Regina Marie Williams @ The Dunsmore Room at Crooners
Regina Marie Williams took the local theater world by storm in 2016-17 playing Nina Simone in the production of Four Women at the Park Square Theatre. She’ll sustain that momentum with “The Music of Nina Simone,” abetted by pianist and arranger Sanford Moore. 7:30 p.m. $25-$30. 6161 Highway 65 NE, Minneapolis. More info here.—Britt Robson
Complete Tuesday music listings here.
The Handsome Family @ Cedar Cultural Center
Led by the baritone-voiced Brett Sparks, who sings wife Rennie’s literary and sometimes macabre lyrics, the Handsome Family broke through to a wider audience when their 2003 song “Far from Any Road” became the theme for HBO’s True Detective. But the duo had by then built a strong cult following with a home-recorded sound blending both alternative and traditional country styles. They released their 11th album, the quietly masterful Unseen, in 2016. With Chris Crofton. 7:30 p.m. $18/$20. 416 Cedar Ave. S., Minneapolis. More info here.— Michael Madden
Tony Peachka @ 7th St Entry
Sadly, Minneapolis’ Tony Peachka, who were City Pages’ No. 2 Picked to Click finishers in 2016, will end as a one-and-done band, calling it quits ahead of leader Melissa Jones’ upcoming move out of town. Their only record, 2016’s Dirty Knees, is a punchy collection of self-deprecating pop-punk that local rock fans should be spinning for years to come. Other band members will continue to play in local acts like Bruise Violet and Scrunchies. With City Counselor and the Florists. 18+. 7:30 p.m. $10. 701 First Ave. N., Minneapolis. More info here.—Michael Madden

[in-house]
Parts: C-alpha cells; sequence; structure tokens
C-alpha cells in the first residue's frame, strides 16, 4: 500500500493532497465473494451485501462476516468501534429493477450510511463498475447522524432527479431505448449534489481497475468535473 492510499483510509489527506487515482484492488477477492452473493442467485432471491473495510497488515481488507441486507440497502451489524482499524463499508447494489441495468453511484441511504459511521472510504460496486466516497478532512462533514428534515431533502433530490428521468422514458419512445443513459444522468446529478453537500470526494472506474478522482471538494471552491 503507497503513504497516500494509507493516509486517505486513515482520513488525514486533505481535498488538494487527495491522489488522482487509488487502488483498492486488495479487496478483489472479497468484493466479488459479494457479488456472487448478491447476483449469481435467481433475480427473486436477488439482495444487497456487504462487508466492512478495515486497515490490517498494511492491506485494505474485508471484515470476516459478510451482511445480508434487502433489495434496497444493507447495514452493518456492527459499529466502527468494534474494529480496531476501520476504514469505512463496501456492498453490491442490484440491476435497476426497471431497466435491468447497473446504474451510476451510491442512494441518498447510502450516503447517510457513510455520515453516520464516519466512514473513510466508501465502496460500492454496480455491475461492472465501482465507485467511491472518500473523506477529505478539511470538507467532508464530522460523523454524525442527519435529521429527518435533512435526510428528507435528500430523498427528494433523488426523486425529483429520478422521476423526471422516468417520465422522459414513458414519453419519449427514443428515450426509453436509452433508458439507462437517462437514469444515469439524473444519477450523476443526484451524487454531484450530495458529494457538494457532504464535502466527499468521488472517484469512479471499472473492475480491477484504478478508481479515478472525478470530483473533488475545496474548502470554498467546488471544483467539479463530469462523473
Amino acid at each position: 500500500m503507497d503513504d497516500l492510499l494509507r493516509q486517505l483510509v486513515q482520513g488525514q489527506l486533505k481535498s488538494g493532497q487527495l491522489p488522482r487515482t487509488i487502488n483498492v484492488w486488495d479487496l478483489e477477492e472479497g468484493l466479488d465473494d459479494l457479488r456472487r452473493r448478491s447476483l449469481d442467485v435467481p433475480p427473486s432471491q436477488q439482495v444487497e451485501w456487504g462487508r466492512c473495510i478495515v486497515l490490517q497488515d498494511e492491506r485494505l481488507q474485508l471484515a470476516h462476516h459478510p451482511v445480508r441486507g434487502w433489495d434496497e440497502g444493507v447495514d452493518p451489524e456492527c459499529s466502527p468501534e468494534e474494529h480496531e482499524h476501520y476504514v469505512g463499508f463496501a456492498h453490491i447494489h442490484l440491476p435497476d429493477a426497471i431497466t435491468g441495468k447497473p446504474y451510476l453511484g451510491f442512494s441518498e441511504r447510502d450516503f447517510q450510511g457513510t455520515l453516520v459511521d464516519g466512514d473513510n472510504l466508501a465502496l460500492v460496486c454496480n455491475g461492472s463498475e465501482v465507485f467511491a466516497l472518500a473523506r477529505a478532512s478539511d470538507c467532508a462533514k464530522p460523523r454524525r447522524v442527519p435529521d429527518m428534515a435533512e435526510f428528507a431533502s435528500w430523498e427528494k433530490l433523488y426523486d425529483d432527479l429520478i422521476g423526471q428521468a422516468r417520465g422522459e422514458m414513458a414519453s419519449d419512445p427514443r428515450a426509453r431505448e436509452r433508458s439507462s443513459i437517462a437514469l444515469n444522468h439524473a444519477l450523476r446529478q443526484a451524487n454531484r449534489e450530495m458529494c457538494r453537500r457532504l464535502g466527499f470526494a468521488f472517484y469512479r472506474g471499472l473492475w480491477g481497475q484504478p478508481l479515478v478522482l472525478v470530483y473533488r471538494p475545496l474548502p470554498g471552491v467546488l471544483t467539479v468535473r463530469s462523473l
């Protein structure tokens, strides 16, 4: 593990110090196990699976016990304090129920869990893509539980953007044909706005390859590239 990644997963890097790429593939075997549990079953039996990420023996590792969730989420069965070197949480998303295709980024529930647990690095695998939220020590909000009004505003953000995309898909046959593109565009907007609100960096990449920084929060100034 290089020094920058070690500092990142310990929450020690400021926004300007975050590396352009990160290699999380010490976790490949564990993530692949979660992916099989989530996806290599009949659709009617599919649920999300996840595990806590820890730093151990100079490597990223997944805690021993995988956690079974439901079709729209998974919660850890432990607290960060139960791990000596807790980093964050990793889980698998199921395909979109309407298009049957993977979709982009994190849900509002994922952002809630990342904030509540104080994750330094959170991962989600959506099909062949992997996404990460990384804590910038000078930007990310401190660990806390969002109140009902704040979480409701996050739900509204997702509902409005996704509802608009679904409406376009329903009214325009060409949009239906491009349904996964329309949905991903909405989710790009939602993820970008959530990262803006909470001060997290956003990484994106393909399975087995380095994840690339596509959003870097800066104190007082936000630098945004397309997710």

Complete Wednesday music listings here.
Jason Moran and the Bandwagon @ Walker Art Center
Rare are the occasions when you get to watch three sets by one of the top five small ensembles in jazz today free of charge. But that’s the case with the Walker’s Sound Horizon program, which cannily roped Moran into curating this summer’s edition in tandem with his first solo art installation at the museum. Drummer Nasheet Waits and bassist Taurus Mateen take turns wobbling the high wire the adventurous pianist always seeks to construct. Modern art never sounded so vital. 6, 7 & 8 p.m. Free. All ages. 725 Vineland Place, Minneapolis. More info here.—Britt Robson
Howlin Rain @ 7th St. Entry
Oakland’s Howlin Rain is among several psychedelic-leaning bands associated with guitarist/singer/songwriter Ethan Miller, who calls Rain’s latest album’s music “Neal Cassady rock,” as in the Jack Kerouac pal and Merry Prankster bus driver. In fact, The Alligator Bride is a time warping study on shifting perceptions and dreams in a taut, 1970ish context of stinging, whip-like electric guitars and pedal steel coiled around acid-doused lyrics. Crazy Horse and the James Gang are among bands referenced, but Miller so deftly taps wiry intensity and ragged spirit that it defies nostalgia. Mountain Movers open. 18+. 8 p.m. $10-$12. 701 1st Ave. N. More info here.—Rick Mason
Complete Thursday music listings here.